Adrenal Glands

– Hello, BIO 242. This short video
will cover details on the structure and function
of the adrenal glands. The adrenal glands are also
known as the suprarenal glands because they are located
right on top of the kidneys like little hats. You have two adrenal
glands– the right and left. One hat for each kidney. Each adrenal gland is
really two glands in one. You have the adrenal cortex
and the adrenal medulla. The medulla is at the
center of the glands. The cortex wraps around it. The whole thing is wrapped in
a fibrous connective tissue– the capsule. This is showing you
a cadaver dissection of the adrenal gland. Here’s the kidney, here’s the
adrenal glands on top of it, the adrenal medulla
in the center, adrenal cortex around that,
and the capsule covering and protecting the whole thing. The images at the right
show the three regions of the adrenal gland
each highlighted in pink. The adrenal cortex
synthesizes over two dozen steroid-based hormones. Collectively, these are
known as the corticosteroids. We are just going to focus
on the main corticosteroids. The adrenal cortex can be
divided into three regions called zonas. From the capsule inward, you
have the zona glomerulosa, the zona fasciculata,
and the zona reticularis. The hormones
produced by each zone serve a different
function, and it may help you remember
which is which by thinking salt, sugar, sex. The zona glomerulosa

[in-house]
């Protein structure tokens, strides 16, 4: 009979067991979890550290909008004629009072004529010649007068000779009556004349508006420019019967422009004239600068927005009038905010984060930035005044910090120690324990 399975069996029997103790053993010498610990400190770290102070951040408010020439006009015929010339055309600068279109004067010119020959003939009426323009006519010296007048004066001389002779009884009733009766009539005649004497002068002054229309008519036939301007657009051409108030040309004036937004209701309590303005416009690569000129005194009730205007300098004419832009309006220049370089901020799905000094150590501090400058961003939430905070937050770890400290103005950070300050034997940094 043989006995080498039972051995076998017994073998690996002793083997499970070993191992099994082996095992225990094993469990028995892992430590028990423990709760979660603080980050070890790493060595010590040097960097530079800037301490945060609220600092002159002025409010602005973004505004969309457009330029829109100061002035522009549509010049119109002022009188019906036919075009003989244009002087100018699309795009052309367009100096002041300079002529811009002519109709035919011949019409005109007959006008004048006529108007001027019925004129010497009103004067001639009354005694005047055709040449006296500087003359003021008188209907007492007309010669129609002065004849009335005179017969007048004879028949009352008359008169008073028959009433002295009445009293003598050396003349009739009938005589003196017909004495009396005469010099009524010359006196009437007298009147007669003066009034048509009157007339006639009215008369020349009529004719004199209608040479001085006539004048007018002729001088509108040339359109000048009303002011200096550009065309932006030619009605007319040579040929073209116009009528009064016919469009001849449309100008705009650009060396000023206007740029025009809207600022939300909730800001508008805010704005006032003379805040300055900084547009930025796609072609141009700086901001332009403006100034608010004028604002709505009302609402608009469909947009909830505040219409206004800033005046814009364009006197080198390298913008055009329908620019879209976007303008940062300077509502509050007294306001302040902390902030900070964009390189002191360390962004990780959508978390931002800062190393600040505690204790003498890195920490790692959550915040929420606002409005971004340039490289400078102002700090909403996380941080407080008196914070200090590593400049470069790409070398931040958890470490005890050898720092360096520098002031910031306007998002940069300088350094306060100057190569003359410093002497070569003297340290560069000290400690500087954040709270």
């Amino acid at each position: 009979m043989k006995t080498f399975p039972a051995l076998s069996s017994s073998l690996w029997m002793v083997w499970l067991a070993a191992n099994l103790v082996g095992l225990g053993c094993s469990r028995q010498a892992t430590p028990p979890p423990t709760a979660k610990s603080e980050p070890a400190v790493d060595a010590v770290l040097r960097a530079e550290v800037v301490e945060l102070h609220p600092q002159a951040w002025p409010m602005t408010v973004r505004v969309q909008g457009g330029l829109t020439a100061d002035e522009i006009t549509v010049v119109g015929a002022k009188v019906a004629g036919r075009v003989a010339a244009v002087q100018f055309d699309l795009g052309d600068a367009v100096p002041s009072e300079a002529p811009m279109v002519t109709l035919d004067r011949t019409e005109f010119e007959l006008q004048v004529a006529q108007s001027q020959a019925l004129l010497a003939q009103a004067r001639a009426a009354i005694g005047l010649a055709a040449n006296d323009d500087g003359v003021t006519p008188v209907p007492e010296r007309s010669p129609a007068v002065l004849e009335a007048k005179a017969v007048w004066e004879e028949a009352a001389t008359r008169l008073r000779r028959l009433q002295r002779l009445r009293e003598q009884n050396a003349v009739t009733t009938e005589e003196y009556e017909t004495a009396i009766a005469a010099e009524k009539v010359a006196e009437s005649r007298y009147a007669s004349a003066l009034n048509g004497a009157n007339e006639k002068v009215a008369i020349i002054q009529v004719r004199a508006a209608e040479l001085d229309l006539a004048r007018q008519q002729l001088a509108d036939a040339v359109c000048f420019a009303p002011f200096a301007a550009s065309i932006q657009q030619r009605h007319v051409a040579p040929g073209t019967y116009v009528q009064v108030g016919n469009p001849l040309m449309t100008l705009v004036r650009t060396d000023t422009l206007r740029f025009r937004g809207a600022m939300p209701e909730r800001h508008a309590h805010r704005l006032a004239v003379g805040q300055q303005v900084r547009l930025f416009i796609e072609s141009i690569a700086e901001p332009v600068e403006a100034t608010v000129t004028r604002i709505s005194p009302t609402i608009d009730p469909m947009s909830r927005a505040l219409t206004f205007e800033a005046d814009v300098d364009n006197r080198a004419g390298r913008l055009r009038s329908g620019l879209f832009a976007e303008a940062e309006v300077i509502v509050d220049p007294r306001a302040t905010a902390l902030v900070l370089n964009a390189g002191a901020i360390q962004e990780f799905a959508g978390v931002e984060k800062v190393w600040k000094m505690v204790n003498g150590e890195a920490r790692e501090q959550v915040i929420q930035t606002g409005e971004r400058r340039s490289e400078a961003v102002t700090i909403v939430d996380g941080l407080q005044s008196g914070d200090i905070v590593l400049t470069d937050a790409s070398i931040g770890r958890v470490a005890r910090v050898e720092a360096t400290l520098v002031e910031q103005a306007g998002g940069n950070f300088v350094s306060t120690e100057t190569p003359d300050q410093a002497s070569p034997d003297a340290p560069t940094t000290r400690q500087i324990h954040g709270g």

produces hormones called mineralocorticoids that
regulate sodium and potassium concentrations– salt. The main mineralocorticoid
is aldosterone. The zona fasciculata
produces hormones called glucocorticoids that
affect glucose metabolism– sugar. These hormones,
primarily cortisol, are released as part of the
body’s response to stress. The zona reticularis
produces hormones called gonadocorticoids,
sex hormones, including particularly,
the androgens that promote sperm maturation
and secondary male sexual characteristics. Aldosterone is the main
mineralocorticoid produced by the zona glomerulosa. Aldosterone is released
mainly in response to a drop in blood
volume or blood pressure. A drop in blood
pressure triggers activation of the
renin-angiotensin system in the kidneys. Angiotensin triggers
release of aldosterone from the zona glomerulosa. Aldosterone release can
also be triggered directly by a rise in blood
potassium concentration. Once released, aldosterone
increases the absorption of sodium and water, increases
the excretion of potassium, and brings blood volume
and blood pressure back up. Hyposecretion of aldosterone
is associated with a disorder called Addison’s disease. Some of the symptoms
of Addison’s disease are due to loss of
glucocorticoid secretion as well. The loss of aldosterone
in Addison’s causes sodium and water excretion. So your blood sodium levels
drop, you get dehydrated, and your blood pressure drops. John F. Kennedy is probably the
best known Addison’s patient. Hypersecretion of aldosterone
is known as aldosteronism. With aldosteronism, you see high
blood pressure and accumulation of fluids in the tissues. This is called edema. Also, loss of too
much potassium can interfere with the functioning
of your nervous system. Cortisol is the main
glucocorticoid produced by the zona fasciculata. Cortisol is part of the body’s